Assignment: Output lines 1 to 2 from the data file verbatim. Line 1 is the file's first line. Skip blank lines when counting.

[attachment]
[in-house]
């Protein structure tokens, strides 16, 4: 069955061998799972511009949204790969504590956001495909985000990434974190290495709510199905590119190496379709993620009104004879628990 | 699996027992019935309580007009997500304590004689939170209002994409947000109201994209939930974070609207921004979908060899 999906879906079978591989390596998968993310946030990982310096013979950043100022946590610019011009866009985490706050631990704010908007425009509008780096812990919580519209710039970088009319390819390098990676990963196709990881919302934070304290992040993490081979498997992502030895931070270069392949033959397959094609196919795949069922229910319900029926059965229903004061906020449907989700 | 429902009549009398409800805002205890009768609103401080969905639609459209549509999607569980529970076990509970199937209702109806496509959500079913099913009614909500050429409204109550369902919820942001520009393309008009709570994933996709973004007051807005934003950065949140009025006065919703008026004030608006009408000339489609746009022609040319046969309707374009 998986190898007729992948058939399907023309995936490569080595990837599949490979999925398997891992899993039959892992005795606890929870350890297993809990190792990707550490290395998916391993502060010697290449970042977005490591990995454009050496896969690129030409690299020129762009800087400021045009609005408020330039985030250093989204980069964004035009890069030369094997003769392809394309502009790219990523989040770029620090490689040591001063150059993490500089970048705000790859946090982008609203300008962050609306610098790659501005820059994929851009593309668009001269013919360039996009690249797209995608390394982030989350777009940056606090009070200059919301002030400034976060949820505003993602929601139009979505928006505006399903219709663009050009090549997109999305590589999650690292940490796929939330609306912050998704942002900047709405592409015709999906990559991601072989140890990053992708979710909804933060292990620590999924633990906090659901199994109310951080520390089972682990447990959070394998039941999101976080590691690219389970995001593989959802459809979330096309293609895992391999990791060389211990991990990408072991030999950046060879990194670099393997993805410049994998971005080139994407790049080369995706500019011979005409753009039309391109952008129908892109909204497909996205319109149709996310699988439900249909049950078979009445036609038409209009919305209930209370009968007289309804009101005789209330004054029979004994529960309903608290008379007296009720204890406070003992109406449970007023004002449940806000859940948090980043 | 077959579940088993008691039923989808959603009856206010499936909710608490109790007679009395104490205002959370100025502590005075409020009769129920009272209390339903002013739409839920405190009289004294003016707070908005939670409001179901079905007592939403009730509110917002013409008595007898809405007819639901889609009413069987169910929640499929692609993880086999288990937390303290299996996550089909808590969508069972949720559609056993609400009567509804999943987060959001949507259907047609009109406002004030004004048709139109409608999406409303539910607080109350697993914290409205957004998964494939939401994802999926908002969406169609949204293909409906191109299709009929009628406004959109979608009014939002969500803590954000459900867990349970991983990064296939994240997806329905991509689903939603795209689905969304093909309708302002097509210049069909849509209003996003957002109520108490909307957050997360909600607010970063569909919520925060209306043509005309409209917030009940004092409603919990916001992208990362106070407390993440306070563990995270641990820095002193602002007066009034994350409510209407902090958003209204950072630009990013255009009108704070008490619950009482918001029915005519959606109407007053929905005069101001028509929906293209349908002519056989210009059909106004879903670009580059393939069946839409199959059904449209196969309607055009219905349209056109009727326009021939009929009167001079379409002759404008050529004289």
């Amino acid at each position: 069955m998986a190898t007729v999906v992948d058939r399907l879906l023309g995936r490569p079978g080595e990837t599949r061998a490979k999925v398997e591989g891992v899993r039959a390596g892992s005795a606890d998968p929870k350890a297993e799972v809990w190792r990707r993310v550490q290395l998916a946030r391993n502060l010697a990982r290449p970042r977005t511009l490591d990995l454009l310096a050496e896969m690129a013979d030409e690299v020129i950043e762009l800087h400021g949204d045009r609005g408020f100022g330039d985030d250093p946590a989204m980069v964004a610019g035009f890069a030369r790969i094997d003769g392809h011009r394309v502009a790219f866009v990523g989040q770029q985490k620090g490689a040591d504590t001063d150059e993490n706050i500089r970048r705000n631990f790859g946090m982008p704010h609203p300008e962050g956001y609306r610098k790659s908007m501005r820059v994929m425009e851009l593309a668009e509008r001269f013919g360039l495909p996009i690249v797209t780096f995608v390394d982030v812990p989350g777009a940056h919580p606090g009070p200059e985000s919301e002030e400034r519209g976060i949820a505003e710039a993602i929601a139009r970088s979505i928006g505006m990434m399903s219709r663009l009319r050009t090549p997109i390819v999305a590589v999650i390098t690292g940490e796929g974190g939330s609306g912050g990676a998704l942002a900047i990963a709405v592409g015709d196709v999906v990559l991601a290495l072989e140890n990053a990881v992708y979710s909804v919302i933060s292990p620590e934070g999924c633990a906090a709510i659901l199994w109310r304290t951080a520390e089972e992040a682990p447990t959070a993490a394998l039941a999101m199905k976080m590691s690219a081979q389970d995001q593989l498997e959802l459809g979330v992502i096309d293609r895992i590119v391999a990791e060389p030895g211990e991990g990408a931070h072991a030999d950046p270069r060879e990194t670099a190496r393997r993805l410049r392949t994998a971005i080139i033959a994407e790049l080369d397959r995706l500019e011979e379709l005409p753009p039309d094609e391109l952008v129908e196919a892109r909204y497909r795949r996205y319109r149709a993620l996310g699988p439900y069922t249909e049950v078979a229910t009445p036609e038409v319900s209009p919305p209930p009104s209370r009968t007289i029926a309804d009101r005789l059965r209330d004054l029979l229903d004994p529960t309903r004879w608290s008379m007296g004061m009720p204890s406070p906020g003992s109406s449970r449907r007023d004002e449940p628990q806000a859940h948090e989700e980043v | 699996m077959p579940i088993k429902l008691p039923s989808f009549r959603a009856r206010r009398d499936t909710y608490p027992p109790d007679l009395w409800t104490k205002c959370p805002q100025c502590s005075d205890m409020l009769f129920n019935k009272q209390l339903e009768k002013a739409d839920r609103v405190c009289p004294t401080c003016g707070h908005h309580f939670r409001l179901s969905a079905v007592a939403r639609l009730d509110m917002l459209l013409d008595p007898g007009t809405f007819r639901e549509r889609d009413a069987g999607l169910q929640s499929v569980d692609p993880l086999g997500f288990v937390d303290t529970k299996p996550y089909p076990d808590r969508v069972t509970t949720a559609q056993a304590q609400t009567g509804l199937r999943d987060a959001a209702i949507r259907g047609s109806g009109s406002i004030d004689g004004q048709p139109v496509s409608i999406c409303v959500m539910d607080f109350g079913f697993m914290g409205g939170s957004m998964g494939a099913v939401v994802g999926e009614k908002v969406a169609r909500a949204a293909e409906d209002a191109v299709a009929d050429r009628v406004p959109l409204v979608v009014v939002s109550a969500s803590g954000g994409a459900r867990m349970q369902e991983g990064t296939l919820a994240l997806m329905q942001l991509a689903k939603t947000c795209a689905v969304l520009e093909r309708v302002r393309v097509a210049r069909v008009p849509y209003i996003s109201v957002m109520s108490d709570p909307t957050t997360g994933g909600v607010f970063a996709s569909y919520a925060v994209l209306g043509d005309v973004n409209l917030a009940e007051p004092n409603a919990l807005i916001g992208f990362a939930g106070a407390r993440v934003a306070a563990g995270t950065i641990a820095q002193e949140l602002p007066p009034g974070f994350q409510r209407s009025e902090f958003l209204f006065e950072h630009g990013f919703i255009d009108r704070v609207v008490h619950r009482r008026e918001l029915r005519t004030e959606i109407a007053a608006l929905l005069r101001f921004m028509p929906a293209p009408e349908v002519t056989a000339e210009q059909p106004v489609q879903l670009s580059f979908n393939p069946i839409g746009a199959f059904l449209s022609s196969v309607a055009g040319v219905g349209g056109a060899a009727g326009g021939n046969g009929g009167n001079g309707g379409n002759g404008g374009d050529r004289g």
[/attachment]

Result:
[in-house]
């Protein structure tokens, strides 16, 4: 069955061998799972511009949204790969504590956001495909985000990434974190290495709510199905590119190496379709993620009104004879628990 | 699996027992019935309580007009997500304590004689939170209002994409947000109201994209939930974070609207921004979908060899 999906879906079978591989390596998968993310946030990982310096013979950043100022946590610019011009866009985490706050631990704010908007425009509008780096812990919580519209710039970088009319390819390098990676990963196709990881919302934070304290992040993490081979498997992502030895931070270069392949033959397959094609196919795949069922229910319900029926059965229903004061906020449907989700 | 429902009549009398409800805002205890009768609103401080969905639609459209549509999607569980529970076990509970199937209702109806496509959500079913099913009614909500050429409204109550369902919820942001520009393309008009709570994933996709973004007051807005934003950065949140009025006065919703008026004030608006009408000339489609746009022609040319046969309707374009 998986190898007729992948058939399907023309995936490569080595990837599949490979999925398997891992899993039959892992005795606890929870350890297993809990190792990707550490290395998916391993502060010697290449970042977005490591990995454009050496896969690129030409690299020129762009800087400021045009609005408020330039985030250093989204980069964004035009890069030369094997003769392809394309502009790219990523989040770029620090490689040591001063150059993490500089970048705000790859946090982008609203300008962050609306610098790659501005820059994929851009593309668009001269013919360039996009690249797209995608390394982030989350777009940056606090009070200059919301002030400034976060949820505003993602929601139009979505928006505006399903219709663009050009090549997109999305590589999650690292940490796929939330609306912050998704942002900047709405592409015709999906990559991601072989140890990053992708979710909804933060292990620590999924633990906090659901199994109310951080520390089972682990447990959070394998039941999101976080590691690219389970995001593989959802459809979330096309293609895992391999990791060389211990991990990408072991030999950046060879990194670099393997993805410049994998971005080139994407790049080369995706500019011979005409753009039309391109952008129908892109909204497909996205319109149709996310699988439900249909049950078979009445036609038409209009919305209930209370009968007289309804009101005789209330004054029979004994529960309903608290008379007296009720204890406070003992109406449970007023004002449940806000859940948090980043 | 077959579940088993008691039923989808959603009856206010499936909710608490109790007679009395104490205002959370100025502590005075409020009769129920009272209390339903002013739409839920405190009289004294003016707070908005939670409001179901079905007592939403009730509110917002013409008595007898809405007819639901889609009413069987169910929640499929692609993880086999288990937390303290299996996550089909808590969508069972949720559609056993609400009567509804999943987060959001949507259907047609009109406002004030004004048709139109409608999406409303539910607080109350697993914290409205957004998964494939939401994802999926908002969406169609949204293909409906191109299709009929009628406004959109979608009014939002969500803590954000459900867990349970991983990064296939994240997806329905991509689903939603795209689905969304093909309708302002097509210049069909849509209003996003957002109520108490909307957050997360909600607010970063569909919520925060209306043509005309409209917030009940004092409603919990916001992208990362106070407390993440306070563990995270641990820095002193602002007066009034994350409510209407902090958003209204950072630009990013255009009108704070008490619950009482918001029915005519959606109407007053929905005069101001028509929906293209349908002519056989210009059909106004879903670009580059393939069946839409199959059904449209196969309607055009219905349209056109009727326009021939009929009167001079379409002759404008050529004289």